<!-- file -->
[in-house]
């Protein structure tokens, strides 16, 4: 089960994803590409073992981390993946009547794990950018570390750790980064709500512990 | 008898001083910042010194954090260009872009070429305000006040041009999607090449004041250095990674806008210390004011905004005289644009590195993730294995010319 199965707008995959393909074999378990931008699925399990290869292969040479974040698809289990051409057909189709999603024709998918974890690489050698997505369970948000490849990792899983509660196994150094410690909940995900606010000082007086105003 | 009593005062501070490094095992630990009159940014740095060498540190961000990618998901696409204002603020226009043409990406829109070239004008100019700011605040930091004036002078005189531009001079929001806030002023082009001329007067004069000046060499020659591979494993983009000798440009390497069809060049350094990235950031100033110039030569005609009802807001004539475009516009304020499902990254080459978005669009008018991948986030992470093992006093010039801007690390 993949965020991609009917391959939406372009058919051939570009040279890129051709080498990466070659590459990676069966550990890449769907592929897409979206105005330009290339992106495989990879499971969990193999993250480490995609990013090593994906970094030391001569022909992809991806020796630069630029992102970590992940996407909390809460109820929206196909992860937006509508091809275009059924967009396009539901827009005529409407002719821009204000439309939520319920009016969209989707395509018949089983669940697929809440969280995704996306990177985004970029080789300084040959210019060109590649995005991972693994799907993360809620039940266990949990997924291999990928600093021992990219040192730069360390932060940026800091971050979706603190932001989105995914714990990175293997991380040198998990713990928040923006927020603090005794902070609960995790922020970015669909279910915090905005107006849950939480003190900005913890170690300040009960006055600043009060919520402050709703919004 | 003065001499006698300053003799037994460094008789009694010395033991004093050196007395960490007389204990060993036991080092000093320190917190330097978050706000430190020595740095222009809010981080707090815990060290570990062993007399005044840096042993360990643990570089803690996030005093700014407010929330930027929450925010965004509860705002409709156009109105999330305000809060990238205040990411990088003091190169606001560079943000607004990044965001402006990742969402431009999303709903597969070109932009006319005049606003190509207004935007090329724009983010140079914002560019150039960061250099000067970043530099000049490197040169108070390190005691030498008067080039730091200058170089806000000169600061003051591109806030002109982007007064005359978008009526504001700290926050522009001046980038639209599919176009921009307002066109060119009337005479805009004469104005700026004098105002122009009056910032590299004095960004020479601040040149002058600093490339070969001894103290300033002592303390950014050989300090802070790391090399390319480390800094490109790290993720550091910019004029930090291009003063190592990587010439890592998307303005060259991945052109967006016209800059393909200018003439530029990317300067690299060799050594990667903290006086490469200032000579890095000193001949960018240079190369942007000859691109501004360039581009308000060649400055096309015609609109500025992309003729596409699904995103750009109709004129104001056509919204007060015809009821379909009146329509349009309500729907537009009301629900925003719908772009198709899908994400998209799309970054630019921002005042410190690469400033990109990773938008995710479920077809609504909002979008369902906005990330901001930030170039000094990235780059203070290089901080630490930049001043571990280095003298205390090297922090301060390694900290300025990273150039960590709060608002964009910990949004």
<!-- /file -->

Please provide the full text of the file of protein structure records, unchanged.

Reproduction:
[in-house]
């Protein structure tokens, strides 16, 4: 089960994803590409073992981390993946009547794990950018570390750790980064709500512990 | 008898001083910042010194954090260009872009070429305000006040041009999607090449004041250095990674806008210390004011905004005289644009590195993730294995010319 199965707008995959393909074999378990931008699925399990290869292969040479974040698809289990051409057909189709999603024709998918974890690489050698997505369970948000490849990792899983509660196994150094410690909940995900606010000082007086105003 | 009593005062501070490094095992630990009159940014740095060498540190961000990618998901696409204002603020226009043409990406829109070239004008100019700011605040930091004036002078005189531009001079929001806030002023082009001329007067004069000046060499020659591979494993983009000798440009390497069809060049350094990235950031100033110039030569005609009802807001004539475009516009304020499902990254080459978005669009008018991948986030992470093992006093010039801007690390 993949965020991609009917391959939406372009058919051939570009040279890129051709080498990466070659590459990676069966550990890449769907592929897409979206105005330009290339992106495989990879499971969990193999993250480490995609990013090593994906970094030391001569022909992809991806020796630069630029992102970590992940996407909390809460109820929206196909992860937006509508091809275009059924967009396009539901827009005529409407002719821009204000439309939520319920009016969209989707395509018949089983669940697929809440969280995704996306990177985004970029080789300084040959210019060109590649995005991972693994799907993360809620039940266990949990997924291999990928600093021992990219040192730069360390932060940026800091971050979706603190932001989105995914714990990175293997991380040198998990713990928040923006927020603090005794902070609960995790922020970015669909279910915090905005107006849950939480003190900005913890170690300040009960006055600043009060919520402050709703919004 | 003065001499006698300053003799037994460094008789009694010395033991004093050196007395960490007389204990060993036991080092000093320190917190330097978050706000430190020595740095222009809010981080707090815990060290570990062993007399005044840096042993360990643990570089803690996030005093700014407010929330930027929450925010965004509860705002409709156009109105999330305000809060990238205040990411990088003091190169606001560079943000607004990044965001402006990742969402431009999303709903597969070109932009006319005049606003190509207004935007090329724009983010140079914002560019150039960061250099000067970043530099000049490197040169108070390190005691030498008067080039730091200058170089806000000169600061003051591109806030002109982007007064005359978008009526504001700290926050522009001046980038639209599919176009921009307002066109060119009337005479805009004469104005700026004098105002122009009056910032590299004095960004020479601040040149002058600093490339070969001894103290300033002592303390950014050989300090802070790391090399390319480390800094490109790290993720550091910019004029930090291009003063190592990587010439890592998307303005060259991945052109967006016209800059393909200018003439530029990317300067690299060799050594990667903290006086490469200032000579890095000193001949960018240079190369942007000859691109501004360039581009308000060649400055096309015609609109500025992309003729596409699904995103750009109709004129104001056509919204007060015809009821379909009146329509349009309500729907537009009301629900925003719908772009198709899908994400998209799309970054630019921002005042410190690469400033990109990773938008995710479920077809609504909002979008369902906005990330901001930030170039000094990235780059203070290089901080630490930049001043571990280095003298205390090297922090301060390694900290300025990273150039960590709060608002964009910990949004």